The baseline changes in the amygdala and sensorimotor cortex in our study are interesting since these areas underlie emotions and the perception of sensory phenomena. Since meditation has been found in some clinical studies to improve emotional responses and depression as well as alter perceptions of sensory stimuli, that these structures appear to be affected as the result of a training program is consistent.

It is particularly interesting to note that the majority of changes associated with the active meditation state were observed in the frontal lobes which is consistent with previous studies of meditation practices.4,5 These studies have typically observed increased activity in the frontal lobes during meditation since this area is also involved with the focus of attention,14 a common component of meditation practice. Thus, the results suggest that the subjects were not able to substantially activate these structures when they were still naïve to the meditation practice. It should be noted that we have not observed significant changes in brain activity in a test–retest paradigm in nonmeditating controls,15 and thus the results appear to reflect more specific changes associated with the yoga program. However, after training, they were able to meditate more effectively and thus activate the brain structures that have been previously reported to be involved in meditation practices. In the yoga tradition, this might be attributable to the dharana, in which the individual focuses the mind on specific points of the body. This attention focusing may help explain the activation of the frontal lobe structures.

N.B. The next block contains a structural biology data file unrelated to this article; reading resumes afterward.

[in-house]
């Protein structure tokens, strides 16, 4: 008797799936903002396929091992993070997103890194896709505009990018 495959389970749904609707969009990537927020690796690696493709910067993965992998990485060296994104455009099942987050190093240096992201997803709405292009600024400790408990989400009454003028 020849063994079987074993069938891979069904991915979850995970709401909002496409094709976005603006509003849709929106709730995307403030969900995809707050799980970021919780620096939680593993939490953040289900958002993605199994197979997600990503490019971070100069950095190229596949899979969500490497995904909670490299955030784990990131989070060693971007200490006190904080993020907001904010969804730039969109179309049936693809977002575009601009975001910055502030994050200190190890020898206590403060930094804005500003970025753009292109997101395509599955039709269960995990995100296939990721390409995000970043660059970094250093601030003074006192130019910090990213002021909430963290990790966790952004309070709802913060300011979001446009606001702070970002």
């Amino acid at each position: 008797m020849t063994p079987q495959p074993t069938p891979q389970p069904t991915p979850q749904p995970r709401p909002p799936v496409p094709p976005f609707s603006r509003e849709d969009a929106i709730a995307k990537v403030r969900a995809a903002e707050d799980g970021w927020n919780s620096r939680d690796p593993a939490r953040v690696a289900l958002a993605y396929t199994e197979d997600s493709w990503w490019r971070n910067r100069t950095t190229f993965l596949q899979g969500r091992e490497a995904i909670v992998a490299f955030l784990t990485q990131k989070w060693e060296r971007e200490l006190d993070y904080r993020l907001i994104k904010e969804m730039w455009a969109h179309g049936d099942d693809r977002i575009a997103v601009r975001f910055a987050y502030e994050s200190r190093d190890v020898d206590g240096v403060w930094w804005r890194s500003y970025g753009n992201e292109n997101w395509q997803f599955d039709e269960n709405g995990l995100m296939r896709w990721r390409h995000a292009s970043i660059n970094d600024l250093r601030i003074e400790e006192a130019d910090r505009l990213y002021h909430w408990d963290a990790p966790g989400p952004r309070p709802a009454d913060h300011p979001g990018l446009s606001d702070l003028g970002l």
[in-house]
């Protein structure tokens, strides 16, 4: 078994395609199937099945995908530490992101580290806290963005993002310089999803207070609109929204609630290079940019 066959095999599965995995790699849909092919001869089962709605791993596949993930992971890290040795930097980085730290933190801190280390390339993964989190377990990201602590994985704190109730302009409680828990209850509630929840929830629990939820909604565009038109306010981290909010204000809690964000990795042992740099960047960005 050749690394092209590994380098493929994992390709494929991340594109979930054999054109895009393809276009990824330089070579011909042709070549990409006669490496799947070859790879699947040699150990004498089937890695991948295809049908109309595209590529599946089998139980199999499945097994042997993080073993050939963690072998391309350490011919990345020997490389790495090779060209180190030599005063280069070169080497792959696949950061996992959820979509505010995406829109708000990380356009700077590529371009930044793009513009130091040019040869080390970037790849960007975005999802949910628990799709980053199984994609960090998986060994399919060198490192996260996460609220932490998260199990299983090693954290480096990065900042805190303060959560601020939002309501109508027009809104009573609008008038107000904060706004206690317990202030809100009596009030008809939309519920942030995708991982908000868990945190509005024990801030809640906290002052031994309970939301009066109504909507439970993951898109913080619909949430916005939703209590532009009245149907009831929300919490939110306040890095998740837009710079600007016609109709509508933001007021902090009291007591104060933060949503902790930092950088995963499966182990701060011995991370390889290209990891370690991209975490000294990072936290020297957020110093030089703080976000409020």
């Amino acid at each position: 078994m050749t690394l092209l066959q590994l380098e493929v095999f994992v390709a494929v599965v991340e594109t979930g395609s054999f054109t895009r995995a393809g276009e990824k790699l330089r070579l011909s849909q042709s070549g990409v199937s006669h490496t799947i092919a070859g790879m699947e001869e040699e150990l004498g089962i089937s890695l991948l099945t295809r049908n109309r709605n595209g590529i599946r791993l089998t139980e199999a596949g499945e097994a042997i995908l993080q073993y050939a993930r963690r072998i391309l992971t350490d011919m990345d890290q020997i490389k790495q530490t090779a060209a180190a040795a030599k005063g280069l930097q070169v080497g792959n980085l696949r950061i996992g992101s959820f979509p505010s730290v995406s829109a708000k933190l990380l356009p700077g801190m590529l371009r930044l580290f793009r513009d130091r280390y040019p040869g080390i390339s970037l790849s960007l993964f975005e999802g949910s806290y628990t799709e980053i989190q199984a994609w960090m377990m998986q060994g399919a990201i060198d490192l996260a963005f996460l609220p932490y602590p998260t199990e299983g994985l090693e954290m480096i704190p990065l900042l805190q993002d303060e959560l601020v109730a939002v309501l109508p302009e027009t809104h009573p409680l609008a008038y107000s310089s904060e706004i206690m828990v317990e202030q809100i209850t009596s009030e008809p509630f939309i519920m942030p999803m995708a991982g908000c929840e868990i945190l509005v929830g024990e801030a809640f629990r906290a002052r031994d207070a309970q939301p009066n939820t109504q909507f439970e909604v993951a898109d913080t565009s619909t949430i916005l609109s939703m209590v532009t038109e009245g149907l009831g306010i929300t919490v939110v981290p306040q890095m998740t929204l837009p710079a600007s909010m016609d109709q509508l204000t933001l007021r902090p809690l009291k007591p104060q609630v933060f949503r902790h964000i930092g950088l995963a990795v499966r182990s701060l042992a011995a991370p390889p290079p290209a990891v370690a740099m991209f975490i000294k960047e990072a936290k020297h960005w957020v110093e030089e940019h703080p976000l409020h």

Any differences between our findings and previous imaging studies of meditation may be related to the fact that the focus of the IY program is on yoga postures and not meditation per se, and that it represents a somewhat different approach to meditation. Our studies of different meditation practices have suggested distinct cerebral activity patterns, depending on the type of practice. Thus, the results from this study are related to the entire IY program. One might try to resolve the problem regarding which parts of the IY program are responsible for the brain changes by separating out the different components (i.e., the postures versus the meditation). This may be useful for helping to determine the “active ingredient.” However, separating the components is a challenge in studying different meditation type programs since each component may ultimately have its effect as part of the larger program. This raises important challenges to the future study of such multifaceted programs.